Writer’s Note: This is the third part of a three-part series about Madison, Tennessee resident and businessman Robert Sherrill, who seeks a federal pardon from U.S. President Donald Trump for past federal drug offenses. The first and second parts of this series are available on The Tennessee Star’s website.
At age 30, Robert Sherrill had served his time for a drug-related felony and was out of prison, destined for greater things, but more struggles were approaching.
In 2015 Sherrill started his own company, Imperial Cleaning Systems, which he said reaches nearly $1 million in revenue with more than 20 employees. He published an autobiography, The Journey Back to Now.
Sherrill then started Impact Youth Outreach, a nonprofit to help inner city at-risk youth. Former Tennessee Gov. Bill Haslam pardoned him so that he would have no state record. Sherrill then started The Dream Initiative, a nonprofit that helps former prisoners reenter society.
Imperial Cleaning Systems’ Chief Operating Officer Contrecia Tharpe told The Tennessee Star that Sherrill’s capacity to connect with troubled adolescents is what wows her the most about him.
“Many youth advocates come into it from a place of sympathy, meaning that they just feel sorry. They just feel sorry that the kid is going through that thing. They just feel sorry that they are in juvenile detention. They feel sorry that they have experienced some kind of turbulence at home. But Robert comes at it from a place of empathy. Because of that I have seen him be able to reach children in a way that I have never witnessed before,” Tharpe said.
“We were at a local high school here. Two boys were going at it over something very minor, very trivial. But the conversation was that not at school — but once they left — they were going to let the streets handle it, which essentially meant that one of them was going to get killed.”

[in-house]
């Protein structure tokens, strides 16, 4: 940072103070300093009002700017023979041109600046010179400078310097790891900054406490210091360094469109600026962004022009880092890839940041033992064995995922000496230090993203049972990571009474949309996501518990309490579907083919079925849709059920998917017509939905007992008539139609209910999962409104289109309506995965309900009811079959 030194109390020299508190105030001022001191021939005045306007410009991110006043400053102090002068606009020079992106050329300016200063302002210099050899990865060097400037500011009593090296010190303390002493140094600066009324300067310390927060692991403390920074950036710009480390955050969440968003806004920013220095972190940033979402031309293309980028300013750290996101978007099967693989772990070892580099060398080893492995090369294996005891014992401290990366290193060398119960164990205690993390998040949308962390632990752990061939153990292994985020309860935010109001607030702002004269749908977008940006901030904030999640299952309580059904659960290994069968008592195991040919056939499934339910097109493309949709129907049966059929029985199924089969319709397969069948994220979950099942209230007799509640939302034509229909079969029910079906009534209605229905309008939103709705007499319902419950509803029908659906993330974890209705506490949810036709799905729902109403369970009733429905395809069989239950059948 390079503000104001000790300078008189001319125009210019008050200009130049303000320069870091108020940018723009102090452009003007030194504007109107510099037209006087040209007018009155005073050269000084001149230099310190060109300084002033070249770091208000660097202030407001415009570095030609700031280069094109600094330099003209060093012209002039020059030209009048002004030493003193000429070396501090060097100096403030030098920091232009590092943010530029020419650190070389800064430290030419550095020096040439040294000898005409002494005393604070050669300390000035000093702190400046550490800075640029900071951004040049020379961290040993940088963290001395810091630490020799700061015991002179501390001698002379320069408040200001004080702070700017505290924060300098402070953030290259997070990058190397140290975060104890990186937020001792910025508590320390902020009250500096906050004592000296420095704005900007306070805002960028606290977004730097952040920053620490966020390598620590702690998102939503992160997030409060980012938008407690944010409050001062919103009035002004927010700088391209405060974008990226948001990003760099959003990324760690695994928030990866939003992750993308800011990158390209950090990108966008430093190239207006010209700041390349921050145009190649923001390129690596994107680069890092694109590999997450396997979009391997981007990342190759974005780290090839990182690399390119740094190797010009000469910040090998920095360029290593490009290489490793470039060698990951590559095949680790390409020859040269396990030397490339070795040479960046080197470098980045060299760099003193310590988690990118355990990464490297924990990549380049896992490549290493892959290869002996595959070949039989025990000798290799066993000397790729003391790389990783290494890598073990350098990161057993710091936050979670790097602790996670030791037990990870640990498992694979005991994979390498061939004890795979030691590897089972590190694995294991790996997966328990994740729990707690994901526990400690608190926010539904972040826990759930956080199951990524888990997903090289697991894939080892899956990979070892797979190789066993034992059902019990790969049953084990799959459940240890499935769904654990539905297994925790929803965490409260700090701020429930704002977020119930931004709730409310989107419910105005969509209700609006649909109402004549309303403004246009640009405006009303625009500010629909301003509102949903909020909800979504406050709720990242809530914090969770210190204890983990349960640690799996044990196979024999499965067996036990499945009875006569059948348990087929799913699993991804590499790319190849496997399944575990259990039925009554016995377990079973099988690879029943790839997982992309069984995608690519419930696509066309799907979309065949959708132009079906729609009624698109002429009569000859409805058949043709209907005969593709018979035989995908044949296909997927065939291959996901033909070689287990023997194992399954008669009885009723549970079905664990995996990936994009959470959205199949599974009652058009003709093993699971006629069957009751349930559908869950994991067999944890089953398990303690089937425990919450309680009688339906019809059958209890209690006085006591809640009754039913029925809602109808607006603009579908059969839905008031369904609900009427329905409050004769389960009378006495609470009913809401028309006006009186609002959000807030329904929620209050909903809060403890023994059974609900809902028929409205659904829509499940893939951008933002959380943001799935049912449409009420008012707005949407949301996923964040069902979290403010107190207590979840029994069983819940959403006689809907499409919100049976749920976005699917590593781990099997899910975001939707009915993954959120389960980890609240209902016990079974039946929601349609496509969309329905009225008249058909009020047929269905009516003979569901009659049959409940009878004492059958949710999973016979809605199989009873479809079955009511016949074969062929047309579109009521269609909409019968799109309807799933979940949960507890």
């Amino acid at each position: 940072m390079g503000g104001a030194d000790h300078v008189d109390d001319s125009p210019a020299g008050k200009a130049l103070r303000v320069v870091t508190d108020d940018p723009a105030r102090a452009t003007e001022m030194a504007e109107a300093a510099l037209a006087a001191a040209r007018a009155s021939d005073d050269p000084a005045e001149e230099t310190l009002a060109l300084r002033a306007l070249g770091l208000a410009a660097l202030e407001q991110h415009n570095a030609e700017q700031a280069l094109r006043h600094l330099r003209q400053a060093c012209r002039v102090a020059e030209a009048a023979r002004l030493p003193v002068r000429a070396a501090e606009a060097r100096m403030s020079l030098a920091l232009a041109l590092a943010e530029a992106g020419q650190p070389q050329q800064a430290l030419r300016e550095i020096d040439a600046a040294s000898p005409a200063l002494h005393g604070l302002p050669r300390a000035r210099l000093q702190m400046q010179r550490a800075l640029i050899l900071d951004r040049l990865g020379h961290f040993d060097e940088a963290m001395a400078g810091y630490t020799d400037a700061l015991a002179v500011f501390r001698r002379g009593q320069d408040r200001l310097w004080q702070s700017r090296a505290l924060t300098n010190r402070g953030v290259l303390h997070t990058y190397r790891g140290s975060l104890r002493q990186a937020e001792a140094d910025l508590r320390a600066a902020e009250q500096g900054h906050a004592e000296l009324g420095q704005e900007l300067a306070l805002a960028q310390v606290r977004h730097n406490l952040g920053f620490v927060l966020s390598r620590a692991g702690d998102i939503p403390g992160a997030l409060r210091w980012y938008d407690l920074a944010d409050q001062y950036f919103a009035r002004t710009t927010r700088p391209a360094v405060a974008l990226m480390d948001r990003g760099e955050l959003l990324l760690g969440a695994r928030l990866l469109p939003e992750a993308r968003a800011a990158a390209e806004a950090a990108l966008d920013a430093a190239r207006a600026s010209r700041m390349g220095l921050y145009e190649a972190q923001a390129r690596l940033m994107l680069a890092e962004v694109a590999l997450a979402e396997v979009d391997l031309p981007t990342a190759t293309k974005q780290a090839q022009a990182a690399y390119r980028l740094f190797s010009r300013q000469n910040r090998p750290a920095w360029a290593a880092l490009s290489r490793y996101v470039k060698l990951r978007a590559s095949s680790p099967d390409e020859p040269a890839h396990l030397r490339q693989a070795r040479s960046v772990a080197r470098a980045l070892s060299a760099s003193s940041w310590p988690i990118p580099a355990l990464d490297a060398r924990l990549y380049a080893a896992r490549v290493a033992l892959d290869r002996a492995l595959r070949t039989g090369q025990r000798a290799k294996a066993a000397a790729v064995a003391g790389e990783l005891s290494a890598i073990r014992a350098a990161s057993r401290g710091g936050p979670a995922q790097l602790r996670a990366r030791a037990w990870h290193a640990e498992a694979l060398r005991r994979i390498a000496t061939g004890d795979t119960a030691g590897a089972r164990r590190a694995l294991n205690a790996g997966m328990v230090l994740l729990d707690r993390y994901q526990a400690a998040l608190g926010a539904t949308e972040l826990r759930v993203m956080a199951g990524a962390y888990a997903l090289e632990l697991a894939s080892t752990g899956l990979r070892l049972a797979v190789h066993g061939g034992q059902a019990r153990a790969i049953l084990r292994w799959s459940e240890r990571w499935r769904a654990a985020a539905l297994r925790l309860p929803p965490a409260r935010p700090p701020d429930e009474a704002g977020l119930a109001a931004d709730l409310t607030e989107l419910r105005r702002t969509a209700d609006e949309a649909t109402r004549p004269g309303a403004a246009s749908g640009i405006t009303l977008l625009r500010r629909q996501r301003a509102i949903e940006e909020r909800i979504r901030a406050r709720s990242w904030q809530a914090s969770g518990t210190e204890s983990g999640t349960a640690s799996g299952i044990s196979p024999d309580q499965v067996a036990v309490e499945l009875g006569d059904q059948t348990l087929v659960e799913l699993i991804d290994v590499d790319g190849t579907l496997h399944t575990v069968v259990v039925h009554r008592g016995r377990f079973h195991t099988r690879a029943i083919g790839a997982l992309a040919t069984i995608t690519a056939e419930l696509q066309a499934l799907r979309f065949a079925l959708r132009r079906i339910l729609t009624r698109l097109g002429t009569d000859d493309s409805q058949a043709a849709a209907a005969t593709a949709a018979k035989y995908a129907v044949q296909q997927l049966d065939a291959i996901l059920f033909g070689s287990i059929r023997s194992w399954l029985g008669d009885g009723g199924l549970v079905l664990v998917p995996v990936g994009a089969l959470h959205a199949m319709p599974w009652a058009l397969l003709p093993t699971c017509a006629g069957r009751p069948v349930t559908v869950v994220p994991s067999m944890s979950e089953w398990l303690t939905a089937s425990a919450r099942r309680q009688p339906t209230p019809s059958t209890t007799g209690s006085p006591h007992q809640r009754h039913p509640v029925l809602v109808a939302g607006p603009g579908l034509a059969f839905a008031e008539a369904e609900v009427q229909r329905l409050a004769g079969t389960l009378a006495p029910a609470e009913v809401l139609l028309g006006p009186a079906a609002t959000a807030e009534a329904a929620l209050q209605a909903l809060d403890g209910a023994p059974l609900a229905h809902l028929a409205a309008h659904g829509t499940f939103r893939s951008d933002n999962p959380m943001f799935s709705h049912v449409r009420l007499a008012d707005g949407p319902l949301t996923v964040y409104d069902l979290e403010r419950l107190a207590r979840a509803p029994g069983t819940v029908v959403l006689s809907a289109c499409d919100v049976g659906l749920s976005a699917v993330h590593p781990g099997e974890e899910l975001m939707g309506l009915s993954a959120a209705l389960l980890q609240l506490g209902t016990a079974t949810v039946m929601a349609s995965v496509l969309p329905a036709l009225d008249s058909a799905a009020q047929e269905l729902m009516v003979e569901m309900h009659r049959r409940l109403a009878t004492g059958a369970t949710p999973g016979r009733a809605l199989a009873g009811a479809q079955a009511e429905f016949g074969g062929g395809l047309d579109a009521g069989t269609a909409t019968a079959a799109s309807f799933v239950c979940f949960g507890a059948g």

Sherrill and Tharpe were at the school that day for another purpose entirely, to reward another student with a pair of shoes. The school resource officer asked Sherrill for help, Tharpe said.
“And in a matter of 45 minutes the situation was squashed. One young man has graduated from that high school since then, and the other one is slated to graduate this year. Those are the types of things that amaze me about him. He is not just a youth advocate for the title. He is a youth advocate with passion,” Tharpe said.
“He really wants to see children become more than he had the chance to become at that age. He works very diligently with other mentors on Impact Youth Outreach to make sure that these kids understand they have a chance at better things.”
Despite his good works, Sherrill cannot get certain loans for his business because of his past federal felony record — for a non-violent crime.
Filing for a federal pardon, Sherrill said, is a lengthy process.
“It’s costly. You have to hire attorneys. You have to file a packet with the Department of Justice,” Sherrill said.
“And you don’t hear anything until the president rules on it.”
Since then, Sherrill said he has reached out to Vice President Mike Pence and U.S. Rep. Mark Green (R-TN-07) for help.
“Mike Pence is very articulate and very smart,” Sherrill said.
“He didn’t have to talk to me, but he spent time with me. He put his hands on my shoulders and told me that we believe in second chances, and I believe him.”
Sherrill said Green, meanwhile, “was very instrumental in the local and federal process.”
“I appreciate President Trump. I want him to know that I am operating at a disadvantage, and I know he’s pro-business. He’s done some great things for us there. I want to join that league of people and be able to grow my business, but I need a fresh start to do it,” Sherrill said.
“The sky is the limit. Once I get this pardon there is nothing else in life that can stop me but me.”
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